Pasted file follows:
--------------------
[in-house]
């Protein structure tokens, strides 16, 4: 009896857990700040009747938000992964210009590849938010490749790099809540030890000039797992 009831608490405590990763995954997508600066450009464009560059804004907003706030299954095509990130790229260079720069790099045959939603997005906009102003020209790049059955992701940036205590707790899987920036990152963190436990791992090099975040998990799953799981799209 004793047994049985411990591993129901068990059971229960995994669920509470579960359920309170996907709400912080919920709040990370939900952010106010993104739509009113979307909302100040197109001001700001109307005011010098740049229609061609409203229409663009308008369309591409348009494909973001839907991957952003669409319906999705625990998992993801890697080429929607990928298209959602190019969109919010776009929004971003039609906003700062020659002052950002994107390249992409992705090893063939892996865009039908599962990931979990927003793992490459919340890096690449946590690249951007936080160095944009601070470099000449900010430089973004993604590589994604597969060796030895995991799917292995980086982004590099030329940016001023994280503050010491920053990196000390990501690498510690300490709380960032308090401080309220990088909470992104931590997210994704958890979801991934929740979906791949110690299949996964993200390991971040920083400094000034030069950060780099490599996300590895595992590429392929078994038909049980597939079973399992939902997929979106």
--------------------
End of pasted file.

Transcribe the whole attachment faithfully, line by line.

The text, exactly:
[in-house]
């Protein structure tokens, strides 16, 4: 009896857990700040009747938000992964210009590849938010490749790099809540030890000039797992 009831608490405590990763995954997508600066450009464009560059804004907003706030299954095509990130790229260079720069790099045959939603997005906009102003020209790049059955992701940036205590707790899987920036990152963190436990791992090099975040998990799953799981799209 004793047994049985411990591993129901068990059971229960995994669920509470579960359920309170996907709400912080919920709040990370939900952010106010993104739509009113979307909302100040197109001001700001109307005011010098740049229609061609409203229409663009308008369309591409348009494909973001839907991957952003669409319906999705625990998992993801890697080429929607990928298209959602190019969109919010776009929004971003039609906003700062020659002052950002994107390249992409992705090893063939892996865009039908599962990931979990927003793992490459919340890096690449946590690249951007936080160095944009601070470099000449900010430089973004993604590589994604597969060796030895995991799917292995980086982004590099030329940016001023994280503050010491920053990196000390990501690498510690300490709380960032308090401080309220990088909470992104931590997210994704958890979801991934929740979906791949110690299949996964993200390991971040920083400094000034030069950060780099490599996300590895595992590429392929078994038909049980597939079973399992939902997929979106």